Delaying Medicaid DSH Cuts. President Trump recently signed into public law a Continuing Resolution (CR) funding the government through Dec. 20, 2019 that also included a delay in the implementation of the Medicaid DSH cuts that were scheduled to begin fiscal year (FY) 2020, or Oct. 1, 2019. We continue to work with Congress on further relief. The House Energy and Commerce Committee July 17 passed legislation that would eliminate the Medicaid DSH cuts for FYs 2020 and 2021 and reduce the cuts from $8 billion to $4 billion in FY 2022. The AHA supports this provision and will work to delay the implementation of the Medicaid DSH cuts beyond Dec. 20.More than 300 Members of the House earlier this year expressed their support for delaying the Medicaid DSH cuts in a letter sponsored by Reps. Eliot Engel (D-N.Y.) and Pete Olson (R-Texas).
House Passes Nursing Workforce Reauthorization Act. The House of Representatives Oct. 29 passed the Title VIII Nursing Workforce Reauthorization Act (H.R. 728), legislation that would reauthorize federal programs to develop the nursing workforce for five years. The Senate Health, Education, Labor & Pensions Committee passed its version of the bill (S. 1399) on Oct. 31. The AHA and its American Organization for Nursing Leadership subsidiary support the legislation to help address a national shortage of nurses and nurse educators.
Funding Emergency Preparedness Programs. The president June 24, 2019 signed the Pandemic and All-Hazards Preparedness and Advancing Innovation Act (S. 1379). The legislation includes AHA-supported provisions that:
- reauthorize the Hospital Preparedness Program at an increased amount;
- reserve a percentage of HPP funds to develop regional health care emergency preparedness and response systems;
- formally keep the HPP and Public Health Emergency Preparedness Program separate under their respective agencies; and
- change financing and uses for the Public Health Emergency Fund.
Improving Emergency Access to Controlled Medications. Congress passed the Protecting Patient Access to Emergency Medicines Act (Public Law No: 115-83). The AHA-supported legislation clarifies that emergency medical services practitioners, under a standing order issued by the EMS agency’s physician medical director, may administer medications governed by the Controlled Substances Act.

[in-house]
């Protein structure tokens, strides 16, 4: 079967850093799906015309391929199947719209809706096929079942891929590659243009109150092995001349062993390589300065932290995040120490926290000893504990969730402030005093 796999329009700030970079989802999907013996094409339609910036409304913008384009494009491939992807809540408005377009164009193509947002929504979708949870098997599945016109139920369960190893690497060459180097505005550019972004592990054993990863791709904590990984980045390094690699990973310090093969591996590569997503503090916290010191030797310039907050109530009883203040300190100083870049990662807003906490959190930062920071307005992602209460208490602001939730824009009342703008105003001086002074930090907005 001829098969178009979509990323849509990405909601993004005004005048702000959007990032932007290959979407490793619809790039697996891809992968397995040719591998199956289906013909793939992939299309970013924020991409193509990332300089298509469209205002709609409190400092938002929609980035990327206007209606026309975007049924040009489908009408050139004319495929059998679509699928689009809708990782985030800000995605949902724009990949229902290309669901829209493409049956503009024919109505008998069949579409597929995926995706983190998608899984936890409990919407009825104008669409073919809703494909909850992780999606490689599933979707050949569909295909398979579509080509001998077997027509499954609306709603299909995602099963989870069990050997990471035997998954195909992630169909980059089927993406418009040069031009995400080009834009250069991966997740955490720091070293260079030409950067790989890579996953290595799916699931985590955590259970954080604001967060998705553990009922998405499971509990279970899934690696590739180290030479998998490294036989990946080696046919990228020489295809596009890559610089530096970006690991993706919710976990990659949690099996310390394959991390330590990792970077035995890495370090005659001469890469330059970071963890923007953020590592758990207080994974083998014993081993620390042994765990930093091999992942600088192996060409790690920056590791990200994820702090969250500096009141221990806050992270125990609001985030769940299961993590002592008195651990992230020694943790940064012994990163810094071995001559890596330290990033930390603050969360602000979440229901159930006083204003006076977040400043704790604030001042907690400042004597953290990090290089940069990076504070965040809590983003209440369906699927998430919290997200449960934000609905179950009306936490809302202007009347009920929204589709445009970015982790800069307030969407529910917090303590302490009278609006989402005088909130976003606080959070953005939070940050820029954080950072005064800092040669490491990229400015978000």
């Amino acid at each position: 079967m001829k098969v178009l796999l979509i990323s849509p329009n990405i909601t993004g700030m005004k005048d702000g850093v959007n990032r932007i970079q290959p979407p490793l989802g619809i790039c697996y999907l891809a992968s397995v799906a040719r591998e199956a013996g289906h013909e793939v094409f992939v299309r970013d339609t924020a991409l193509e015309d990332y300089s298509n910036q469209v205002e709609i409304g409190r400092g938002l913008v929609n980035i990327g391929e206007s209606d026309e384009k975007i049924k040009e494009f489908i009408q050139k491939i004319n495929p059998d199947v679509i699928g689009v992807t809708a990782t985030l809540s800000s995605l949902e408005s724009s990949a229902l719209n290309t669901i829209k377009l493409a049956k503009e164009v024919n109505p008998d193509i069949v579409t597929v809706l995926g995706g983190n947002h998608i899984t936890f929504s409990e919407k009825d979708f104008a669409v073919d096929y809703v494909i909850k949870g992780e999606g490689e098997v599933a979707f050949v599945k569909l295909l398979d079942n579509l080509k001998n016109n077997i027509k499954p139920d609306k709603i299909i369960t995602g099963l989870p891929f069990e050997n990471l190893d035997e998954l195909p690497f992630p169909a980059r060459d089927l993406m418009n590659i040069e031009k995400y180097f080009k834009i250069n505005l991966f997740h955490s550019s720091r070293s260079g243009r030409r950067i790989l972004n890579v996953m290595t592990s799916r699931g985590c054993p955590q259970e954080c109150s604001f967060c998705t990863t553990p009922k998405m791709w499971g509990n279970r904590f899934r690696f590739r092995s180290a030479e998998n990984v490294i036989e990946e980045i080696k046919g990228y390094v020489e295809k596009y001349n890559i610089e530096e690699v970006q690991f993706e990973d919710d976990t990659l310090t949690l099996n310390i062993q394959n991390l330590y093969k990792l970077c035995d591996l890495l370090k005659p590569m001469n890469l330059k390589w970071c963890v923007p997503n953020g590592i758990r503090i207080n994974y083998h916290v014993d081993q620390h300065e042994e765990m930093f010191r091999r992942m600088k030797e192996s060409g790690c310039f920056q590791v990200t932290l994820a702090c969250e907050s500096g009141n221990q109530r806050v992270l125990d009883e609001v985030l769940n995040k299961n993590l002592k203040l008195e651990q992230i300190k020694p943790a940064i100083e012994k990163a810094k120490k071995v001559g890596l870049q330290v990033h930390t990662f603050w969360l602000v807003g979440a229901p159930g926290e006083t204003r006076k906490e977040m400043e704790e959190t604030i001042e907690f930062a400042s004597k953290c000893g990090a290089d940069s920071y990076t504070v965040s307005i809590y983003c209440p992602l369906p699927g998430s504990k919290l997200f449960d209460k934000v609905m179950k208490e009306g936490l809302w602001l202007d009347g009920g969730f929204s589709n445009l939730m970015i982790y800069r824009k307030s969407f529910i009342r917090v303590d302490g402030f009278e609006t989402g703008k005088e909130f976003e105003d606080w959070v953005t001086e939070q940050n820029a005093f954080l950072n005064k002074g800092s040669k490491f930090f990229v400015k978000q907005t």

Improving Access to Care for Veterans. As supported by the AHA, Congress approved bipartisan legislation (S. 2372) to streamline and consolidate the Department of Veterans Affairs' community care programs into a permanent Veterans Community Care Program. Among other provisions, the VA MISSION Act of 2018 would require access to community care based on certain access criteria, doing away with the 40-mile limit or 30-day wait period required through the Choice Program; establish Medicare payment rates for community care, with certain exceptions for rural areas and value-based payment models; and require VA to establish prompt payment deadlines.
In the Agencies…
Modernizing the Stark and Anti-kickback Rules. As long advocated by the AHA, the Department of Health and Human Services Oct. 9 proposed modernizing the Stark Law on physician self-referral and the Anti-kickback Statute to remove unnecessary roadblocks to the kind of collaboration and coordination that enables caregivers to meet all of their patients' health care needs. Specifically, on Stark, CMS proposes creating new permanent exceptions to the law for value-based arrangements and certain other arrangements, such as donations of certain cybersecurity technology. The exceptions would apply whether the care was provided to Medicare or other patients.
On the Anti-kickback Statute, HHS' Office of Inspector General proposes three new safe harbors for remuneration exchanged between or among eligible participants in a value-based arrangement. It also proposes new safe harbors for remuneration provided in connection with patient engagement; the donation of cybersecurity technology and services; electronic health records; outcomes-based payments; telehealth for in-home dialysis; CMS-sponsored models and Medicare accountable care organizations; and an expanded safe harbor for local transportation. Final rules may be released in early 2020.